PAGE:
I had a journey with this app that was less easy than I anticipated. Still, it taught me more than I expected after the first few weeks, especially in the final sessions. You can read the journey from the beginning here, followed by part II and Part III. This isn’t quite a farewell post, but I did get to the end of the sessions for the first time, and so have a better idea of how to move forward.
I think it’s worth saying that between the latest update and today, I have been to Italy and, while there, have been to get a blood test my GP in London was refusing to prescribe and a few other checkups that also were dismissed as not needed. It goes without saying that were, in fact, very much needed and they have brought up some issues. One of them was the migraines I was struggling with, and that Pathways did not help with. After addressing the root cause of the most difficult and frequent of them, the Pathways method has actually helped the remaining situations.
At time of writing, I still have an easier time with the pain in my back than the
One positive side effect of the app has been, in fact, for my mental health. A huge difference in my life has come from not seeing myself as a hopeless case, but also the mindfulness principles on which the journey is based. I have a love/hate relationship with mindfulness as a concept, as many of its popular variances are just Buddhism in disguise (an accusation that has been made against even the book Mindful Catholic, which I’ll look at some other time). However, as someone with a tendency to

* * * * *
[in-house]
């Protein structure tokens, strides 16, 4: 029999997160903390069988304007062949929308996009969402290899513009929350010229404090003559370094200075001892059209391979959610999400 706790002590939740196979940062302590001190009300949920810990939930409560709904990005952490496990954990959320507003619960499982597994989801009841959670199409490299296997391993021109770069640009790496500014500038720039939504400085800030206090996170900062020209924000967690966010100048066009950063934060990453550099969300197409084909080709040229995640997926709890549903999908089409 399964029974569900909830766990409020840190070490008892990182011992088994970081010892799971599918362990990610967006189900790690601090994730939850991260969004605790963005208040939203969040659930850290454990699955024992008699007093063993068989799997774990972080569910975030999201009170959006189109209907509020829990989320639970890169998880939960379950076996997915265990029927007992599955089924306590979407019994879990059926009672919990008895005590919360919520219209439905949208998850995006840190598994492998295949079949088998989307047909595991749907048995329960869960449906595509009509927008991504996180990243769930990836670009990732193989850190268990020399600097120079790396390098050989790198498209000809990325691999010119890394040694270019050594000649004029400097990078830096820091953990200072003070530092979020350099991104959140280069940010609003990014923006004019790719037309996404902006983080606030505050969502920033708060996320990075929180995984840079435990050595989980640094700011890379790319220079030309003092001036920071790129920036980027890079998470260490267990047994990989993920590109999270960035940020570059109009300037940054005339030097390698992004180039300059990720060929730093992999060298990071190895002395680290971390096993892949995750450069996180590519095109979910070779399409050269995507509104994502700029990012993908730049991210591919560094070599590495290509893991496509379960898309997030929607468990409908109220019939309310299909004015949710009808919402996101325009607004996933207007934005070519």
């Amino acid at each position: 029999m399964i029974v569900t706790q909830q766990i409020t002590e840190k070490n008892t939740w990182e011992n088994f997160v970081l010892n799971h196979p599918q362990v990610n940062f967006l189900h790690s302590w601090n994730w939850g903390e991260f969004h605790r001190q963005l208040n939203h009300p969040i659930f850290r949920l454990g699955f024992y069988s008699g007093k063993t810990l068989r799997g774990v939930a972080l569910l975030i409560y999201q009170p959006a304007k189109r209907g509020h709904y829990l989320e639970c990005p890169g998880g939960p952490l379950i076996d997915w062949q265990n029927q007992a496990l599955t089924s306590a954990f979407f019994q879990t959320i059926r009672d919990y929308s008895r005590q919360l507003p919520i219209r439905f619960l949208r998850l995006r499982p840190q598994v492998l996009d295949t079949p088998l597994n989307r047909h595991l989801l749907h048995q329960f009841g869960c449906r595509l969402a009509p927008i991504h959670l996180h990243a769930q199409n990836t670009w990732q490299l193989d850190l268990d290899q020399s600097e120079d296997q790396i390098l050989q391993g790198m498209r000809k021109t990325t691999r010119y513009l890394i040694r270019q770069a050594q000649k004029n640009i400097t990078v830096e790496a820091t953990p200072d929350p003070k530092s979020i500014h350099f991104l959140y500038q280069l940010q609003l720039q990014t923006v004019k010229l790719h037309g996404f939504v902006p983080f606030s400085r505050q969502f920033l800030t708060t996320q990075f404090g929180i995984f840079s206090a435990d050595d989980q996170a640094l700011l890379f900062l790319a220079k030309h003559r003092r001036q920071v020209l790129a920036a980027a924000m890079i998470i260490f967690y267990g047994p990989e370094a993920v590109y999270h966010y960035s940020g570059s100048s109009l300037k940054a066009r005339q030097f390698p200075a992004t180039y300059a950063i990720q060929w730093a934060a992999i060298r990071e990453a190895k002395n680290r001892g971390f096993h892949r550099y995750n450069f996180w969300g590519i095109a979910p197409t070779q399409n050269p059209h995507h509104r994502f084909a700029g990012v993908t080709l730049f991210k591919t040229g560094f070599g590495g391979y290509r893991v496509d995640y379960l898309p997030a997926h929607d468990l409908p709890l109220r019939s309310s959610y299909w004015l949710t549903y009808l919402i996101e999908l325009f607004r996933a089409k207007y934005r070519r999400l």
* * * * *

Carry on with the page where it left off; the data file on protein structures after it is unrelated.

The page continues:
Discovering that my fatigue is likely made worse by the lack of vitamin D picked up by the blood test, mixed with higher levels of inflammation than desirable and asthma which is both affected by vitamin D levels and a medical error in a course of steroids I wasn’t weaned off has given me a more positive view of life, and over time the energy to enter into the exercise routine that the
I feel, in a way, that I may have begun this